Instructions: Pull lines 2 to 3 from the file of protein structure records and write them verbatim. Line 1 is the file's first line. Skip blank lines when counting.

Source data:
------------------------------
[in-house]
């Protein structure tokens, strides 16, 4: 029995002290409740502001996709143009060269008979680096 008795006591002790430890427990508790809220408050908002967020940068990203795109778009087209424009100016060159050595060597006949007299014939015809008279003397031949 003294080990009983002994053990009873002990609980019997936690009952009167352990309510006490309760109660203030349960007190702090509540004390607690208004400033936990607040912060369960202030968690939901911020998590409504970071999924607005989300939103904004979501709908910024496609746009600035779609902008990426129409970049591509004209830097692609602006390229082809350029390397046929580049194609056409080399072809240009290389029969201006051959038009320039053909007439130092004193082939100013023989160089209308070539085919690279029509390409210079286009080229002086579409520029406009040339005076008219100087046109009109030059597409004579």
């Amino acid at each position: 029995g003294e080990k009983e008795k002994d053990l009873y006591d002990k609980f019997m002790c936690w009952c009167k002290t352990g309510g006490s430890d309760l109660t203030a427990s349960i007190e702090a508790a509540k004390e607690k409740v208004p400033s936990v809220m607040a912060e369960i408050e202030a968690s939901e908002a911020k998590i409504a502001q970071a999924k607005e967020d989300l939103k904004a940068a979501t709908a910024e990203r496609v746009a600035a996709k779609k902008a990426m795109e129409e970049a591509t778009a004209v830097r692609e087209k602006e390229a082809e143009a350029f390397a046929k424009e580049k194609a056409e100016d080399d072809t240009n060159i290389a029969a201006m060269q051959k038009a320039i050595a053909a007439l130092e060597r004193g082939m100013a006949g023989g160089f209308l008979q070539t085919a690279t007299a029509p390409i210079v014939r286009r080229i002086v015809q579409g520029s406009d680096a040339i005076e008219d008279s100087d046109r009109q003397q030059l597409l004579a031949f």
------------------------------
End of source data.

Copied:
């Protein structure tokens, strides 16, 4: 029995002290409740502001996709143009060269008979680096 008795006591002790430890427990508790809220408050908002967020940068990203795109778009087209424009100016060159050595060597006949007299014939015809008279003397031949 003294080990009983002994053990009873002990609980019997936690009952009167352990309510006490309760109660203030349960007190702090509540004390607690208004400033936990607040912060369960202030968690939901911020998590409504970071999924607005989300939103904004979501709908910024496609746009600035779609902008990426129409970049591509004209830097692609602006390229082809350029390397046929580049194609056409080399072809240009290389029969201006051959038009320039053909007439130092004193082939100013023989160089209308070539085919690279029509390409210079286009080229002086579409520029406009040339005076008219100087046109009109030059597409004579």
């Amino acid at each position: 029995g003294e080990k009983e008795k002994d053990l009873y006591d002990k609980f019997m002790c936690w009952c009167k002290t352990g309510g006490s430890d309760l109660t203030a427990s349960i007190e702090a508790a509540k004390e607690k409740v208004p400033s936990v809220m607040a912060e369960i408050e202030a968690s939901e908002a911020k998590i409504a502001q970071a999924k607005e967020d989300l939103k904004a940068a979501t709908a910024e990203r496609v746009a600035a996709k779609k902008a990426m795109e129409e970049a591509t778009a004209v830097r692609e087209k602006e390229a082809e143009a350029f390397a046929k424009e580049k194609a056409e100016d080399d072809t240009n060159i290389a029969a201006m060269q051959k038009a320039i050595a053909a007439l130092e060597r004193g082939m100013a006949g023989g160089f209308l008979q070539t085919a690279t007299a029509p390409i210079v014939r286009r080229i002086v015809q579409g520029s406009d680096a040339i005076e008219d008279s100087d046109r009109q003397q030059l597409l004579a031949f």